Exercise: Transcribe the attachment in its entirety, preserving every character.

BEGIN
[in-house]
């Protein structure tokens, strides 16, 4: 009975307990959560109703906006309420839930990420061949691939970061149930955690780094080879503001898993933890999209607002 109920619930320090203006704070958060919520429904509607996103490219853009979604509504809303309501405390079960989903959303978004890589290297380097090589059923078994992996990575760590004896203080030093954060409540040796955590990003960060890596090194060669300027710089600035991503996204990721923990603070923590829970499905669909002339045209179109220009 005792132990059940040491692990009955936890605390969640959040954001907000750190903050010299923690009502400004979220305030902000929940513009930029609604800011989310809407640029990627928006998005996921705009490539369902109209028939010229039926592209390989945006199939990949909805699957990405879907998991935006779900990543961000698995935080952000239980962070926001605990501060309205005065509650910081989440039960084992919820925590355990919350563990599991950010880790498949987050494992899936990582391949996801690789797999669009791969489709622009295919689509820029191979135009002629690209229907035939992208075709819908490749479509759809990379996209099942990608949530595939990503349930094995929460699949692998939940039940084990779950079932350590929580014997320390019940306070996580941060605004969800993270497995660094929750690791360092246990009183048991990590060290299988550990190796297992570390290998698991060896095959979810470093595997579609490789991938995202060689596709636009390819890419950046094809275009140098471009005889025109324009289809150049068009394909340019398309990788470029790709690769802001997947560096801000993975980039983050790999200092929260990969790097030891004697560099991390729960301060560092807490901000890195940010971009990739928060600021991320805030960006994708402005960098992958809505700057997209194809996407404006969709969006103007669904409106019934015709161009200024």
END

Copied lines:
[in-house]
């Protein structure tokens, strides 16, 4: 009975307990959560109703906006309420839930990420061949691939970061149930955690780094080879503001898993933890999209607002 109920619930320090203006704070958060919520429904509607996103490219853009979604509504809303309501405390079960989903959303978004890589290297380097090589059923078994992996990575760590004896203080030093954060409540040796955590990003960060890596090194060669300027710089600035991503996204990721923990603070923590829970499905669909002339045209179109220009 005792132990059940040491692990009955936890605390969640959040954001907000750190903050010299923690009502400004979220305030902000929940513009930029609604800011989310809407640029990627928006998005996921705009490539369902109209028939010229039926592209390989945006199939990949909805699957990405879907998991935006779900990543961000698995935080952000239980962070926001605990501060309205005065509650910081989440039960084992919820925590355990919350563990599991950010880790498949987050494992899936990582391949996801690789797999669009791969489709622009295919689509820029191979135009002629690209229907035939992208075709819908490749479509759809990379996209099942990608949530595939990503349930094995929460699949692998939940039940084990779950079932350590929580014997320390019940306070996580941060605004969800993270497995660094929750690791360092246990009183048991990590060290299988550990190796297992570390290998698991060896095959979810470093595997579609490789991938995202060689596709636009390819890419950046094809275009140098471009005889025109324009289809150049068009394909340019398309990788470029790709690769802001997947560096801000993975980039983050790999200092929260990969790097030891004697560099991390729960301060560092807490901000890195940010971009990739928060600021991320805030960006994708402005960098992958809505700057997209194809996407404006969709969006103007669904409106019934015709161009200024």